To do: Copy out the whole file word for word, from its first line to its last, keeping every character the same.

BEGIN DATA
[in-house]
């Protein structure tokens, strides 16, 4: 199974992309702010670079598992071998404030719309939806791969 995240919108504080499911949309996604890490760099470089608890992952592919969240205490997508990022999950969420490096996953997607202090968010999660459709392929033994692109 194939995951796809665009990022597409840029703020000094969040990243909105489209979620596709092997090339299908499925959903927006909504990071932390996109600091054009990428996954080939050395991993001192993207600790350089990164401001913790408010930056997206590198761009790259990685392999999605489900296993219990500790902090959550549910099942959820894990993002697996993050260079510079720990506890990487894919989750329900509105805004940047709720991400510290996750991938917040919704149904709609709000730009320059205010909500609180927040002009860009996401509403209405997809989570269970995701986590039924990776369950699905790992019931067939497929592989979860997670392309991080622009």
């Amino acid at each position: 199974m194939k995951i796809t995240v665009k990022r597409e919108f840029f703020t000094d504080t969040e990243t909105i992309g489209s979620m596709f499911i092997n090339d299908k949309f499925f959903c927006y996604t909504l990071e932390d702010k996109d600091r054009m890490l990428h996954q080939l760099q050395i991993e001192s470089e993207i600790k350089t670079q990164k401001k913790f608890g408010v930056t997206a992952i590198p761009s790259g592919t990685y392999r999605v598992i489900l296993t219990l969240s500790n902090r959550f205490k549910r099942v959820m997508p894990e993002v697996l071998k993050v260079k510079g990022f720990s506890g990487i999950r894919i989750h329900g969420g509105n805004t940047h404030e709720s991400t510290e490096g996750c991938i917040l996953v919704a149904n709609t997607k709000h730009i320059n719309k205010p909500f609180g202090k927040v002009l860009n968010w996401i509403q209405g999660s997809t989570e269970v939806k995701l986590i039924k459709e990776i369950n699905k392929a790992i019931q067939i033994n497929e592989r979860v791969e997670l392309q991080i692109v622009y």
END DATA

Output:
[in-house]
């Protein structure tokens, strides 16, 4: 199974992309702010670079598992071998404030719309939806791969 995240919108504080499911949309996604890490760099470089608890992952592919969240205490997508990022999950969420490096996953997607202090968010999660459709392929033994692109 194939995951796809665009990022597409840029703020000094969040990243909105489209979620596709092997090339299908499925959903927006909504990071932390996109600091054009990428996954080939050395991993001192993207600790350089990164401001913790408010930056997206590198761009790259990685392999999605489900296993219990500790902090959550549910099942959820894990993002697996993050260079510079720990506890990487894919989750329900509105805004940047709720991400510290996750991938917040919704149904709609709000730009320059205010909500609180927040002009860009996401509403209405997809989570269970995701986590039924990776369950699905790992019931067939497929592989979860997670392309991080622009």
């Amino acid at each position: 199974m194939k995951i796809t995240v665009k990022r597409e919108f840029f703020t000094d504080t969040e990243t909105i992309g489209s979620m596709f499911i092997n090339d299908k949309f499925f959903c927006y996604t909504l990071e932390d702010k996109d600091r054009m890490l990428h996954q080939l760099q050395i991993e001192s470089e993207i600790k350089t670079q990164k401001k913790f608890g408010v930056t997206a992952i590198p761009s790259g592919t990685y392999r999605v598992i489900l296993t219990l969240s500790n902090r959550f205490k549910r099942v959820m997508p894990e993002v697996l071998k993050v260079k510079g990022f720990s506890g990487i999950r894919i989750h329900g969420g509105n805004t940047h404030e709720s991400t510290e490096g996750c991938i917040l996953v919704a149904n709609t997607k709000h730009i320059n719309k205010p909500f609180g202090k927040v002009l860009n968010w996401i509403q209405g999660s997809t989570e269970v939806k995701l986590i039924k459709e990776i369950n699905k392929a790992i019931q067939i033994n497929e592989r979860v791969e997670l392309q991080i692109v622009y």